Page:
We deployed VNC on all platforms ( For Linux ). All the user had to do was to call in to the helpdesk and click on “ShowDesk/OK” to let the support person see/access their desktop. This can be a surprisingly effective teaching tool. The user can follow the actions required to fix a problem, in the context the user is working in.

    The transition from Microsoft Office98 to Staroffice/OpenOffice is difficult. At first we had to go though all the Office templates the targeted users needed and rewrote them for StarOffice. Before 1997, the organization relied on a few complex template macros in Microsoft Word 6. These were abandoned before 1998 because (a) the hassle required to upgrade them to each major release of Microsoft Office and (b) the number of macro virus the organization suffered despite keeping Norton Antivirus up to date twice a day. Instead of Macros and document embedded VB, a few documents are generated on the in house developed server in RTF format. Fortunately, with a little tweaking, these generated document were fully import compatible with Microsoft Office and OpenOffice.

    In terms of user education, for day to day usage, most people did not find it that difficult or frightening a change from Microsoft Office to StarOffice/OpenOffice. Those who regularly designed complex layouts or Visual Basic based scripting just stuck with Microsoft Office.

    The organization keeps Microsoft Office97/98 as the standard document formats, with StarOffice and now OpenOffice defaulting to saving in that format. A few internally used documents are now being stored in OpenOffice formats, as it is becoming the prefered format when the final document is shipped in Adobe PDF format.

    Each department has a couple of accessible Win2k machines that run Microsoft’s Office2k and IE alongside Openoffice and Firefox. These are multimedia capable systems and serve as staff Internet access, plugin device compatibility and document conversion. All of these have network limited access to the servers. A public share on the file server is used to copy content from the normal desktops. This public share is scanned each time a file is added, and dispite the Win2k desktop having up to date antivirus protection, the server side scan still pick up a few cases of spyware/malware/worms. A large Linux partition contains a checksummed bit copy of the NTFS partition. Booting Linux on these systems sets up a background script that overwrites the NTFS partition from either the local copy or the file server.

    The Payoffs

    Since switching to Netscape Navigator in 1998, the organization has not been subjected to the multitude of scripted vulnerabilities that plague IE and Outlook users.

    They have never suffered a successful incursion by any worm/virus/trojan malware on any of the Linux desktops. They run tripwire on the desktops and can perform remote inspections of processes. There is no need for any third party antivirus software on the Linux Desktops. They do use third party antivirus tools on the servers to scan the document directories and incoming and outgoing email.

    In comparison to Win98,Win2k and XP, keeping the Linux desktops up to date is a breeze. We maintain a read-only NFS’ed public directory that, after testing, we drop RPMs packages into. A cron job on each desktop inspects the directory for new files and then runs yum and updates the system. We stagger the start times to prevent overloading the network or file server. In most cases, the update takes place entirely transparent to the user.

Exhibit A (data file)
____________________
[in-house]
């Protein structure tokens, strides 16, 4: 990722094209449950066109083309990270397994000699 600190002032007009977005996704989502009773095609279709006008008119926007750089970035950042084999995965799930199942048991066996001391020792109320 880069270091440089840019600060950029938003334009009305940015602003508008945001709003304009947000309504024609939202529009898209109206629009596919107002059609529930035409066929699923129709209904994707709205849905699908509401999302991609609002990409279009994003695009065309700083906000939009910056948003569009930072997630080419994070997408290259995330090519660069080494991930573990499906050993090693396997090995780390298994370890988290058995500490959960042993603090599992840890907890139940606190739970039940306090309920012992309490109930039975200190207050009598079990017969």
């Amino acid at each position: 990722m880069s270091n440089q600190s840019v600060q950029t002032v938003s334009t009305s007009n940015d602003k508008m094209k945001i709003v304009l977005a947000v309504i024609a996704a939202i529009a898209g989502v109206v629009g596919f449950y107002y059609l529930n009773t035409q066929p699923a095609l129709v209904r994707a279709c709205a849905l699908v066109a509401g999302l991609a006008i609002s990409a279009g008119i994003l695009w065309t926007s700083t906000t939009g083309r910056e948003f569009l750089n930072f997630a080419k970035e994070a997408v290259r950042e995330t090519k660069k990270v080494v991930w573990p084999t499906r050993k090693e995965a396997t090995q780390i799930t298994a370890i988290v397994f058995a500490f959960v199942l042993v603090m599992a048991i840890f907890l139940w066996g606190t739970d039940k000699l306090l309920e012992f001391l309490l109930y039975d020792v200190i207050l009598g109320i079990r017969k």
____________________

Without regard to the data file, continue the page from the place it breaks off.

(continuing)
In terms of remote support, Linux Desktops blow Win9x to XP out of the water. Beside VNC users desktops, you can access the remote desktop though a ssh’ed command line, a web based interface (webmin), or use Xnest to access a separate instance of a desktop on the same machine. In all three of the latter cases, the access can be invisible to the user of the machine. The helpdesk can pass on the address to the support engineer who, with his laptop with VPN access, can track down problems literally anywhere in the world with an Internet connection.

    Thick, slim or thin, Linux desktops are in. The organization is free to deploy future Linux desktops anyway they wish.

    There is no part of this deployment of Linux which is Linux vendor dependent. With a little effort it could be translated to another Linux vendor’s platform or even a community based distribution such as Debian.

    In my or the manager’s opinion, the result was well worth the combined effort of the IT management, support staff, and users.

    * That was the hard way

    The effort that we put into developing our own solutions with the Linux software of the day was a major undertaking. Today, we would not have to undertake anything close to that same effort.

    Xandros Desktop Management Server (xDMS)
    Xandros’ xDMS is a close to turnkey solution for small organizations. When combined with their desktop offerings it does all that a small organization needs for the majority of its users.

    Novell offers similar desktop management vary suitable for larger organizations
    You will find that organizations that currently deploy Novells directory services can very quickly deploy Linux along side.

    Both above vendors require per seat licensing, and can lock the enterprise in at the IT management level. But both also offer many of the same advantages of Linux on the desktop for a fraction of the effort and inside knowledge required.

    Is Linux in the desktop for everyone in the enterprise? Maybe not. But it’s a matter of when Linux will be ready, not if Linux will be ready.
    But does that mean your organization should not be investigate deploying Linux on the desktop where it makes sense now? No! Start investigating where deploying Linux makes sense.